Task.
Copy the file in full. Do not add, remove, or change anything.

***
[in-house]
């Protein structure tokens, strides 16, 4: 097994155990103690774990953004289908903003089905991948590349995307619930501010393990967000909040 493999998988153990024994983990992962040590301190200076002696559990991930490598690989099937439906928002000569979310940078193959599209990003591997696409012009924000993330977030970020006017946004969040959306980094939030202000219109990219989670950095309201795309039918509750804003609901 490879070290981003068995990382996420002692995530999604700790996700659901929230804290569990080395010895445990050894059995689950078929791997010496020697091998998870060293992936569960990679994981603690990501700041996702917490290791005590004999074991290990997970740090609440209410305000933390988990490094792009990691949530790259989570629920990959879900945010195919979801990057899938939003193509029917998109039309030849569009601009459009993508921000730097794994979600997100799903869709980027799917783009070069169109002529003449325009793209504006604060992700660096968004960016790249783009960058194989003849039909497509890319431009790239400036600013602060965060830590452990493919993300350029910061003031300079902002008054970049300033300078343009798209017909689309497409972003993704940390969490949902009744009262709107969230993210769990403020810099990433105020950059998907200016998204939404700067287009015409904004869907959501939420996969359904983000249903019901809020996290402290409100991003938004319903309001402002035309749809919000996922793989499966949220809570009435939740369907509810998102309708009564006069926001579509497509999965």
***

[in-house]
């Protein structure tokens, strides 16, 4: 097994155990103690774990953004289908903003089905991948590349995307619930501010393990967000909040 493999998988153990024994983990992962040590301190200076002696559990991930490598690989099937439906928002000569979310940078193959599209990003591997696409012009924000993330977030970020006017946004969040959306980094939030202000219109990219989670950095309201795309039918509750804003609901 490879070290981003068995990382996420002692995530999604700790996700659901929230804290569990080395010895445990050894059995689950078929791997010496020697091998998870060293992936569960990679994981603690990501700041996702917490290791005590004999074991290990997970740090609440209410305000933390988990490094792009990691949530790259989570629920990959879900945010195919979801990057899938939003193509029917998109039309030849569009601009459009993508921000730097794994979600997100799903869709980027799917783009070069169109002529003449325009793209504006604060992700660096968004960016790249783009960058194989003849039909497509890319431009790239400036600013602060965060830590452990493919993300350029910061003031300079902002008054970049300033300078343009798209017909689309497409972003993704940390969490949902009744009262709107969230993210769990403020810099990433105020950059998907200016998204939404700067287009015409904004869907959501939420996969359904983000249903019901809020996290402290409100991003938004319903309001402002035309749809919000996922793989499966949220809570009435939740369907509810998102309708009564006069926001579509497509999965």